A recent study has found that people may experience long colds, symptoms that last for longer that four weeks, after contracting an acute respiratory infection.

The study, led by Queen Mary University of London (QMUL), observed that acute respiratory infections that test negative for COVID-19, such as colds or pneumonia, can leave behind unrecognised yet long-lasting health issues in some people.

The most common symptoms that people experience four weeks after catching an infection include coughing, stomach pain and diarrhoea.

Researchers found that the severity of the illness correlates to the risk of experiencing long term symptoms yet there is no evidence to imply that the symptoms are as severe or last as long as COVID-19.

Professor Adrian Martineau, a clinical professor of respiratory infection and immunity at QMUL, said: “Our findings may chime with the experience of people who have struggled with prolonged symptoms after having a respiratory infection despite testing negative for COVID-19 on a nose or throat swab.

“Ongoing research into the long-term effects of COVID-19 and other acute respiratory infections is important because it can help us to get to the root of why some people experience more prolonged symptoms than others. Ultimately this could help us to identify the most appropriate form of treatment and care for affected people.”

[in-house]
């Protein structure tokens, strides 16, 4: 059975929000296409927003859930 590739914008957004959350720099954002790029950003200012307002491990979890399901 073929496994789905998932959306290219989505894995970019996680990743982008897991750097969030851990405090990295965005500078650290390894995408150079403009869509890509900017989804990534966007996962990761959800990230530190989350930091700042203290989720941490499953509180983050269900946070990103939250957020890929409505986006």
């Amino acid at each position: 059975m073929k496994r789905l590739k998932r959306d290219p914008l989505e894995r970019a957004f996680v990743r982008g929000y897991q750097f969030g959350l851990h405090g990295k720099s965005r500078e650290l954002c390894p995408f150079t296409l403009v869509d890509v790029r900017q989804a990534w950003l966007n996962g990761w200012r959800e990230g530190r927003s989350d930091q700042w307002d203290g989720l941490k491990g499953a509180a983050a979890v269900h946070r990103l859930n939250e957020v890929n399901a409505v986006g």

The study analysed data from 10,203 people who took part in the Covidence UK study, a national study initiated in response to the outbreak of COVID-19. At the time, 1,343 had tested positive for COVID-19 and 472 had tested negative for COVID-19 but had a respiratory infection.

According to the results, 22% of people with COVID-19 had long-lasting symptoms and 22% of people with a non COVID-19 infection had long-lasting symptoms. Whether people had COVID-19 or another respiratory infection, their risk of long-lasting symptoms was similar.

The common symptoms for those who had COVID-19 included issues with taste and smell, light-headedness and dizziness. They also had heart palpitations, sweating and hair loss. Those who had a non COVID-19 related respiratory infection were more likely to suffer from a cough or hoarse voice. Both groups experienced fatigue and breathlessness.

Dr David Strain, a clinical senior lecturer and honorary consultant at the University of Exeter, was not involved in the study but applauded its results. He said that the researchers “demonstrated, at least in the short term, persistence of symptoms can be troubling not just after COVID-19 but after many other infections”.

The study was published in the Lancet’s journal EClinicalMedicine.

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